What Is an LOI in Construction?

February 24, 2024

The use of a letter of intent (LOI) is common in the construction industry to allow the mobilisation of a contractor to commence works before the contract for the project has been formally agreed and executed. It can be a useful device to enable the progress of design and procurement to be maintained despite the need to keep the project on schedule in the face of time critical circumstances.

However, there is a risk that those who use them are not fully aware of the extent to which they create binding obligations. In some cases, depending on the wording and the conduct of the parties, an LOI may not be legally binding at all, whereas in others it can form a full legal contract.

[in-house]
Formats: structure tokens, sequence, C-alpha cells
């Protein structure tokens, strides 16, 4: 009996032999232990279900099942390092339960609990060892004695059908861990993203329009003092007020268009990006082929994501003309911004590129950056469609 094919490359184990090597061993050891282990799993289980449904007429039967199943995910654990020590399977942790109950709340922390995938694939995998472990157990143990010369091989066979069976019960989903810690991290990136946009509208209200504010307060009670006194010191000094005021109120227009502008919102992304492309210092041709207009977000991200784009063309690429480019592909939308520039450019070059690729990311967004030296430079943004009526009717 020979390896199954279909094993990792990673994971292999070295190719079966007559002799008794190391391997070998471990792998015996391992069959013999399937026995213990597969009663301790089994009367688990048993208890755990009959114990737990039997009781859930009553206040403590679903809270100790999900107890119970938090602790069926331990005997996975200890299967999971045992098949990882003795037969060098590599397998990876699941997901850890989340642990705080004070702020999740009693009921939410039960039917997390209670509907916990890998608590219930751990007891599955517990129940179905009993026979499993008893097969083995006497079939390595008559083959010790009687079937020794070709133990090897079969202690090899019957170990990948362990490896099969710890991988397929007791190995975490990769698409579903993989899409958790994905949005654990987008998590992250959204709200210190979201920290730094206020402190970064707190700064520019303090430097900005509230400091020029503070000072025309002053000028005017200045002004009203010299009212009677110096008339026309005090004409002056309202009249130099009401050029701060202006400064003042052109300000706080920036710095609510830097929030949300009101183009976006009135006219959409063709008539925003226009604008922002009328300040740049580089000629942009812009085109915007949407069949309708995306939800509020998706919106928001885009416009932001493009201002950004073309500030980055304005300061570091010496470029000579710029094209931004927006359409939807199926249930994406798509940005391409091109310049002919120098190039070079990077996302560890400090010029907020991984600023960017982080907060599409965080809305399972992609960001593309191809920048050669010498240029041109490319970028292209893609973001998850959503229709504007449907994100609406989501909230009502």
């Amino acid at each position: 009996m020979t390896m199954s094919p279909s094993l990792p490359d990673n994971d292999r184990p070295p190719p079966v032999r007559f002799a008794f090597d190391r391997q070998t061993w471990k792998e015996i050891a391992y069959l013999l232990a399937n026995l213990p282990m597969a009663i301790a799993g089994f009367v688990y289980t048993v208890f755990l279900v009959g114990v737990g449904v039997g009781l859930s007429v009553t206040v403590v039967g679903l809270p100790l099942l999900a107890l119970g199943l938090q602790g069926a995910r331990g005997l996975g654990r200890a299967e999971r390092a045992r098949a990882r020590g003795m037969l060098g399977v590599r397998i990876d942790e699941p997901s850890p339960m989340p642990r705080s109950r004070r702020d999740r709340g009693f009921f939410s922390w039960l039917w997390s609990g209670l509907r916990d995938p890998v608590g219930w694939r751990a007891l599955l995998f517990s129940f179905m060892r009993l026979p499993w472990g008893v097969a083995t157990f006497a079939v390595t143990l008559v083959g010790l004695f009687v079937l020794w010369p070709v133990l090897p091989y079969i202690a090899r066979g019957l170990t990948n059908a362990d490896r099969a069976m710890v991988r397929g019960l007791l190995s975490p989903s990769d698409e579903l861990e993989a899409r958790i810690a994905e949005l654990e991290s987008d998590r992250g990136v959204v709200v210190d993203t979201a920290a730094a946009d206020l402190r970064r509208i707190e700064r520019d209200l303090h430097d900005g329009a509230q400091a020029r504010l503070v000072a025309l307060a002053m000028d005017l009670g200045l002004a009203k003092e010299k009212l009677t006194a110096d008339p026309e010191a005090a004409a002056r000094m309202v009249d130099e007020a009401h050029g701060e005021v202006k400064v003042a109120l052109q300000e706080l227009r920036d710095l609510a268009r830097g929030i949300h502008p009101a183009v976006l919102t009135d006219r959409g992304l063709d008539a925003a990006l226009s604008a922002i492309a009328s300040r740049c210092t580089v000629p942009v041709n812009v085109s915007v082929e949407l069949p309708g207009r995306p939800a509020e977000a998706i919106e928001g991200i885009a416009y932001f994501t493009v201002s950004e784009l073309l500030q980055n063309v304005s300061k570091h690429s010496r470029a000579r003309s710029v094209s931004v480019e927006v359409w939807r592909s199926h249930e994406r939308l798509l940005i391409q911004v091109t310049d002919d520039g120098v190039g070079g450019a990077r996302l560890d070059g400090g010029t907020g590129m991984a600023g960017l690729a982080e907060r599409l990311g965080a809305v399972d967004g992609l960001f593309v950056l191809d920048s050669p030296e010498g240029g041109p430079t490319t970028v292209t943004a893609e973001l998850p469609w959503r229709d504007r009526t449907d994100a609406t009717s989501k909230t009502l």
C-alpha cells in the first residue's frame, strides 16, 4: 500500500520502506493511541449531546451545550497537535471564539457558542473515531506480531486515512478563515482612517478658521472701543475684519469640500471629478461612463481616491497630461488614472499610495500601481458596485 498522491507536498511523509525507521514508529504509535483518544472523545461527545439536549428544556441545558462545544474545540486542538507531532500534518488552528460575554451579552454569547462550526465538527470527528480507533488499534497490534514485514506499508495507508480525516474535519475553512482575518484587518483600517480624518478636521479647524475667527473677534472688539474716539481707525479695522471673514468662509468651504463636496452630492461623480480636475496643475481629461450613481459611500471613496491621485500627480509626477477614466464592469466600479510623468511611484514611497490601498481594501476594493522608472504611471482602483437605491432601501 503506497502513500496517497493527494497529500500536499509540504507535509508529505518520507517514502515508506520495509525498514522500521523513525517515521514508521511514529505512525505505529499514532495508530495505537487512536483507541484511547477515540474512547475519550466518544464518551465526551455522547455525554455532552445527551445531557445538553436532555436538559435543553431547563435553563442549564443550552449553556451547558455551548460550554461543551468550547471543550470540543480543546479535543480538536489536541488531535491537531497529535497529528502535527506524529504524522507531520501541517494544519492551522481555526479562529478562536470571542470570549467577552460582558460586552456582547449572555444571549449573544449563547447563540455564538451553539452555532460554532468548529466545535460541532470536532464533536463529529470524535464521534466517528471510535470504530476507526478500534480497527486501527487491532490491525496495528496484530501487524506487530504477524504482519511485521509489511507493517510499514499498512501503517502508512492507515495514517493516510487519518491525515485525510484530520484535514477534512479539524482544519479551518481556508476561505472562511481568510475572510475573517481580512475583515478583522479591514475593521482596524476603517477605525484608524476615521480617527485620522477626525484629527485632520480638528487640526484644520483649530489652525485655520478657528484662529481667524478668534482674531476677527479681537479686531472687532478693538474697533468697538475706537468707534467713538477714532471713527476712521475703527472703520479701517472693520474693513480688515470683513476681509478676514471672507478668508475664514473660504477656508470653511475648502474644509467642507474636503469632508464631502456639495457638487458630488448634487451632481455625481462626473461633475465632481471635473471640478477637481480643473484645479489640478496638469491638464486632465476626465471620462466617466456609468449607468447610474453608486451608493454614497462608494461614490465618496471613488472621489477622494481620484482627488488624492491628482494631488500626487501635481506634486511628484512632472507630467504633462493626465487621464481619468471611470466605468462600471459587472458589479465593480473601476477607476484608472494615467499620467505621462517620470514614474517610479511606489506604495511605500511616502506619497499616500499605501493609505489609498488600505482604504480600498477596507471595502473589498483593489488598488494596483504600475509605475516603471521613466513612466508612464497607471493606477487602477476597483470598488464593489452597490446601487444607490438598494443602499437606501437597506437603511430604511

As the article below points out, an LOI should only be used as a framework and temporary agreement and should be clear about what work is being undertaken. The standard contract to be used in substitution should be specified and there should be agreed limits on expenditure and client liability. These should be monitored, watched and reviewed to ensure that any unused LOIs are replaced by the appropriate full contract as soon as possible.

The recent case of Ampleforth vs Morrison Homes is an important reminder that LOIs should be treated with caution. They are a poor relative to the careful preparation of a properly drafted and signed building contract but they remain useful in time critical situations where delay in getting legal documents sorted could mean the loss of value and profit.


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